On the occasion of Google's 15th anniversary, it's tough to imagine the Internet without all the Google services we use for our Internetting, so let's go back to 1998, the year Google was born, to look at how the Internet operated before Sergey Brin and Larry Page introduced us to searching with PageRank.
We Used AOL, Hotmail, or Netscape for Email
Back in 1998 the number one most popular website had the exact same function as one of Google's most popular services today: email. According to a Media Matrix report from 1998, AOL got the most traffic, which shouldn't surprise too many people who were cogent in 1998 — you were reminded by slews of AOL CDs snail-mailed to your door. However, the webpage may look a bit foreign. Many of us dialed into AOL using the proprietary AOL software on those CDs, but if you managed to get online some other way, after typing http://www.aol.com into Internet Explorer (no Googling, remember?) you would find an email and chat services portal that looked like this. Not the link to AOL Netfind, the company's entrant to search that didn't survive Google.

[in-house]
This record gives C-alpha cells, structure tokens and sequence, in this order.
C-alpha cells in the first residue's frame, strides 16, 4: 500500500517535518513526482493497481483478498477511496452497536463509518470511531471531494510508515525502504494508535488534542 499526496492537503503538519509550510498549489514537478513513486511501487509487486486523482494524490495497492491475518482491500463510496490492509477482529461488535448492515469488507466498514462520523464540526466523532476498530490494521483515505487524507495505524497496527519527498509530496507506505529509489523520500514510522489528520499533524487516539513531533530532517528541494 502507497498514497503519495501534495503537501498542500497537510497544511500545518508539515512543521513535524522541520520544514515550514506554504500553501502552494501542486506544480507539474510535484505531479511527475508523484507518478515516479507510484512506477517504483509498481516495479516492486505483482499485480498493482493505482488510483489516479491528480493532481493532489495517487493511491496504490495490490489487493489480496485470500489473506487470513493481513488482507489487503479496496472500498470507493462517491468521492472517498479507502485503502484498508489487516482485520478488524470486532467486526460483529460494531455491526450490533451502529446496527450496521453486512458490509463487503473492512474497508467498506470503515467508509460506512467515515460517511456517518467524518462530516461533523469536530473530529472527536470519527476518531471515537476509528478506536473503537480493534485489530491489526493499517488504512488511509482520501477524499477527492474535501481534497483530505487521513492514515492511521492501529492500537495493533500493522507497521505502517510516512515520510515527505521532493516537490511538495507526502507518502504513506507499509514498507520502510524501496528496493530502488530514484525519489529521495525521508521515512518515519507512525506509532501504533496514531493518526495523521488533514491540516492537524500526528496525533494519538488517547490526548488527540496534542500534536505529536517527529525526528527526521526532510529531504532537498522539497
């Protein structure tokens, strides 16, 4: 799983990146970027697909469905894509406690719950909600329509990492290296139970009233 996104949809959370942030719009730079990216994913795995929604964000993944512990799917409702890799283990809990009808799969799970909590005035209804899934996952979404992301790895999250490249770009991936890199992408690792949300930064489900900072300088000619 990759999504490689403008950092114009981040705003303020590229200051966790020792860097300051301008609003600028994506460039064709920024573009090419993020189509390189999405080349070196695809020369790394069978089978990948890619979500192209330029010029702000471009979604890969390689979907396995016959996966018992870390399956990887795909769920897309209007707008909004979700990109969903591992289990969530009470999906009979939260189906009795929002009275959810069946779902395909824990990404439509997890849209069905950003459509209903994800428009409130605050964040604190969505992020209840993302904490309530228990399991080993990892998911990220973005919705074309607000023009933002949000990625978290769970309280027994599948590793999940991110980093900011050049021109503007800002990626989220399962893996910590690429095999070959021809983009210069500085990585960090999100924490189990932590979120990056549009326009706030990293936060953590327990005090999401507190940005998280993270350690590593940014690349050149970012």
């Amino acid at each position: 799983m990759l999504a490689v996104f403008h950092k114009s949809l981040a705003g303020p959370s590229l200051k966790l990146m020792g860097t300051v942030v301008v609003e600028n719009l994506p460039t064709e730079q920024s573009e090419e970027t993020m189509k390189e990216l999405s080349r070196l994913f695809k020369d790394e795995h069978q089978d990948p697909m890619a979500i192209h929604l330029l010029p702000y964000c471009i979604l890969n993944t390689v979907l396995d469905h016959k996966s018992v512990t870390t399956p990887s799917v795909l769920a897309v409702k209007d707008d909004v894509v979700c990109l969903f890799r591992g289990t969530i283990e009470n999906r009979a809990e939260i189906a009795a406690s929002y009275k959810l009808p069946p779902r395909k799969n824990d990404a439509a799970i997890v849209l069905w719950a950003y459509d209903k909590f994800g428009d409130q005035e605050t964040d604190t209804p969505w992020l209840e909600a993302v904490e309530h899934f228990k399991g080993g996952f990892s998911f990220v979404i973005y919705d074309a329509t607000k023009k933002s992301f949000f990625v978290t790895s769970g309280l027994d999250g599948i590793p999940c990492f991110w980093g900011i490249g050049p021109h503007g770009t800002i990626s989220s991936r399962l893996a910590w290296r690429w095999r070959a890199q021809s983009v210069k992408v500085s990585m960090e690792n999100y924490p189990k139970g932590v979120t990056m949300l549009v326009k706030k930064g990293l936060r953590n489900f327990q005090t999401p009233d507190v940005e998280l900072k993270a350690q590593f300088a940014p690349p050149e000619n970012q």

After AOL, Hotmail and Netscape both come in the top 20 most visited website in 1998. Hotmail's homepage was even sparser than AOL's: